Every Presidential election year, candidates roll out tax plans aimed at wooing voters. This year, one of the debates is whether the Bush tax cuts should be made permanent.
The 2003 tax cuts simplified income tax brackets and slightly lowered rates. Consequently, the income taxes penalty on work, investment, and innovation was reduced. Eliminating these cuts would be poor economic policy, poor tax policy, and poor social policy.
The long-term capital gains tax rate, now 15 percent, (which will revert to 20 percent in 2011 if the tax cuts are not made permanent) makes us competitive internationally. This increase would raise the tax on investment gains by one third, increasing the tax from about the world average to one of the worlds highest. This is hardly a formula for domestic investment in job growth.
But these tax cuts don't just help investors. Families would also see their taxes increase. Half of current child tax credits would disappear, dropping from $1,000 per child to $500. Grandparents could pass on less to their grandchildren, too, because death taxes would also rise.
The federal deficit is certainly a problem, but the culprit is federal spending, not tax rates. Spending is growing twice as fast as the governments bank account, and twice as fast as it needs to provide services for our growing population. From 2001 to 2008, federal outlays increased at an average annual rate of 3.6 percent, three times the rate of population growth. And contrary to what some argue, tax revenues did not dry up but, rather, increased over that period at an average annual rate of 1.4 percent. The problem isn't too little revenue, but too much spending.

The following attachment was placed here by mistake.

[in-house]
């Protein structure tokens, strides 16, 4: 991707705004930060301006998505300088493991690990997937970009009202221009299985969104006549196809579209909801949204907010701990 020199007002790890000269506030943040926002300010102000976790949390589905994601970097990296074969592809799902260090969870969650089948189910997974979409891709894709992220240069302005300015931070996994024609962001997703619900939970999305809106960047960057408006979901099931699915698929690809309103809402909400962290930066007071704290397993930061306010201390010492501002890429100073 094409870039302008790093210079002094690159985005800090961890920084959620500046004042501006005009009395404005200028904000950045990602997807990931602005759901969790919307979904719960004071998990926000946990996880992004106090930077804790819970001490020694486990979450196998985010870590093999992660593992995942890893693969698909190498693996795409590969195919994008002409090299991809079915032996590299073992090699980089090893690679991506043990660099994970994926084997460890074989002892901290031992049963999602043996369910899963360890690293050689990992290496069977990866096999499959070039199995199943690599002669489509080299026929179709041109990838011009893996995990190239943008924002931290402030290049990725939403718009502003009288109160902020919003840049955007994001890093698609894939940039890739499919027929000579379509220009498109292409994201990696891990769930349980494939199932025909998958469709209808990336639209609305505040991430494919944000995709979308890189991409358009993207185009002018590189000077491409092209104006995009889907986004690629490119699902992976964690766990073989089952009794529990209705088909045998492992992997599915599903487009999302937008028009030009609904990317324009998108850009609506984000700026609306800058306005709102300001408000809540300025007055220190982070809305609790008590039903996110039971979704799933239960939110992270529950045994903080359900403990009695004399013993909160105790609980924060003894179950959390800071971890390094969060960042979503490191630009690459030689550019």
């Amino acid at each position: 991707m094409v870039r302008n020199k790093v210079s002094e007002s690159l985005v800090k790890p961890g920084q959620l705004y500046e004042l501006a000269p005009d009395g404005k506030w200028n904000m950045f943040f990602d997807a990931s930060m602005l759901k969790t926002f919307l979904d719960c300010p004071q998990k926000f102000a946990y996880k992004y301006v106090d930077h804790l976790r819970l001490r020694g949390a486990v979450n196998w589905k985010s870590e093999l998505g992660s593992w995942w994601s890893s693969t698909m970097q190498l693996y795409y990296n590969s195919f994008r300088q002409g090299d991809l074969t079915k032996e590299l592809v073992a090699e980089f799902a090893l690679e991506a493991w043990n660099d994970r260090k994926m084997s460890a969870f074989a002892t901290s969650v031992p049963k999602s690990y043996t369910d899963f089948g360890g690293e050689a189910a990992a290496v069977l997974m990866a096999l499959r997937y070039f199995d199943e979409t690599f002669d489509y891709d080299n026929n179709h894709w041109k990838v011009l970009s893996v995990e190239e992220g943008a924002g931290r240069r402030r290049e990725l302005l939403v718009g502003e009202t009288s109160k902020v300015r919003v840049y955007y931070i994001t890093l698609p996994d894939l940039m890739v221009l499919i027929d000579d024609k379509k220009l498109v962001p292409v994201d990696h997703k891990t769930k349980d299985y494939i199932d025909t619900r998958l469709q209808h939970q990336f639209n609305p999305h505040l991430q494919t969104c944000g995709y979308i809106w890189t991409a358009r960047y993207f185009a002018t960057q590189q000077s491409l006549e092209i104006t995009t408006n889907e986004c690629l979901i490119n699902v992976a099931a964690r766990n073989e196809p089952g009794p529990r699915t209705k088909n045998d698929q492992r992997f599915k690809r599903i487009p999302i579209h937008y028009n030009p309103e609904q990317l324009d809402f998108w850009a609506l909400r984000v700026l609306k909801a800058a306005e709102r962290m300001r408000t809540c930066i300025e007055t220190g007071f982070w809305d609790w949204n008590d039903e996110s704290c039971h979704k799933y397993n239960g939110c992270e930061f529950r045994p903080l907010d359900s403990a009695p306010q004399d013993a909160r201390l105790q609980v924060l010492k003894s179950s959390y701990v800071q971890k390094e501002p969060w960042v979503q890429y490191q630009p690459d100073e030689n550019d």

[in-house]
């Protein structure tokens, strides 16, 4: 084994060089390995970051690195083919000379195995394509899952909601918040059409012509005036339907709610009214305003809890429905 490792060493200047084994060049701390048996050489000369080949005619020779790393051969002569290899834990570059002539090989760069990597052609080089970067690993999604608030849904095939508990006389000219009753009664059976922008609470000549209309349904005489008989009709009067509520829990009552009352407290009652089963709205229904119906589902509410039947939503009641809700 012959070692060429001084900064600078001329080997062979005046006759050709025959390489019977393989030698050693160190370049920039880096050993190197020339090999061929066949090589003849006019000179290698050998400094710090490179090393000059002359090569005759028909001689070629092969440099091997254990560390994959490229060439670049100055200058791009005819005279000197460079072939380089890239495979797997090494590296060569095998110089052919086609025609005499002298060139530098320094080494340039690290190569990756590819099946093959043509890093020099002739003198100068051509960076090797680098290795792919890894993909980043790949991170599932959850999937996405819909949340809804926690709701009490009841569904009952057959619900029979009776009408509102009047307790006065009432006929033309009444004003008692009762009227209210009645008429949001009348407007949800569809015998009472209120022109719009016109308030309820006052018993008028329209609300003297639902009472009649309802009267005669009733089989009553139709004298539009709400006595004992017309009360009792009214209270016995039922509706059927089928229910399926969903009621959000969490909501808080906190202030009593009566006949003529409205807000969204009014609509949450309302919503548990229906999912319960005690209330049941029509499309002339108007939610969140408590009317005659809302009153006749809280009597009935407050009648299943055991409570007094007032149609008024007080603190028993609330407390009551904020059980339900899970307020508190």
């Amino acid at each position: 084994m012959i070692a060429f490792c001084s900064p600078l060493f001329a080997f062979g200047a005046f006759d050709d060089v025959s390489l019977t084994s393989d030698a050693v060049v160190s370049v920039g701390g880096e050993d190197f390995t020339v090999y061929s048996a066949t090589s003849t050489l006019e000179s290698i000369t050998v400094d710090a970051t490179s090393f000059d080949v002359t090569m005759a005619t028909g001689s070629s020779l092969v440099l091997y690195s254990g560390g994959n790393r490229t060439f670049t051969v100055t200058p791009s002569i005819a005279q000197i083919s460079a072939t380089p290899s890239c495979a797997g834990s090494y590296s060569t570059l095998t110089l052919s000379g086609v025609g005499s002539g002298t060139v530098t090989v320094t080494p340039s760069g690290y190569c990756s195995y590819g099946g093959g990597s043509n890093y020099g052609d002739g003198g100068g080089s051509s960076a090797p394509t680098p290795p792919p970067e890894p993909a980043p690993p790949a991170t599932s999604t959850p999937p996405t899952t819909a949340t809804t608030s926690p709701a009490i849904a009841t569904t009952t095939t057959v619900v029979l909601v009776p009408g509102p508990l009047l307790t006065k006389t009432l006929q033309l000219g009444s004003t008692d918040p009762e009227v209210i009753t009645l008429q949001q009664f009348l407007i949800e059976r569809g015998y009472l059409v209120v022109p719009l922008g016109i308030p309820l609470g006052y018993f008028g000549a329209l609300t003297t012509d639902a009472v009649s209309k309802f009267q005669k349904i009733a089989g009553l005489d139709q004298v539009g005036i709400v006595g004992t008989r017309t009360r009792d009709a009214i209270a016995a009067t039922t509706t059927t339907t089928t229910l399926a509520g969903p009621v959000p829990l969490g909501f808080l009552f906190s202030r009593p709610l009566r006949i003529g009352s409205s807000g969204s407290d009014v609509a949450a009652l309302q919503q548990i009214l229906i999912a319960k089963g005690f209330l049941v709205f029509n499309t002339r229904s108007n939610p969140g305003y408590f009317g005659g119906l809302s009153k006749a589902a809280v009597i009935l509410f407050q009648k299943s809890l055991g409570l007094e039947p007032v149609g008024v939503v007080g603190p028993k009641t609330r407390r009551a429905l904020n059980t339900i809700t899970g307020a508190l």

Congress rarely practices spending restraint for the sake of reducing the national debt. Nevertheless, that's exactly what we need.
Dr. Byron Schlomach is director of the Center for Economic Prosperity at the Goldwater Institute. This piece was originally published by BusinessWeek online.
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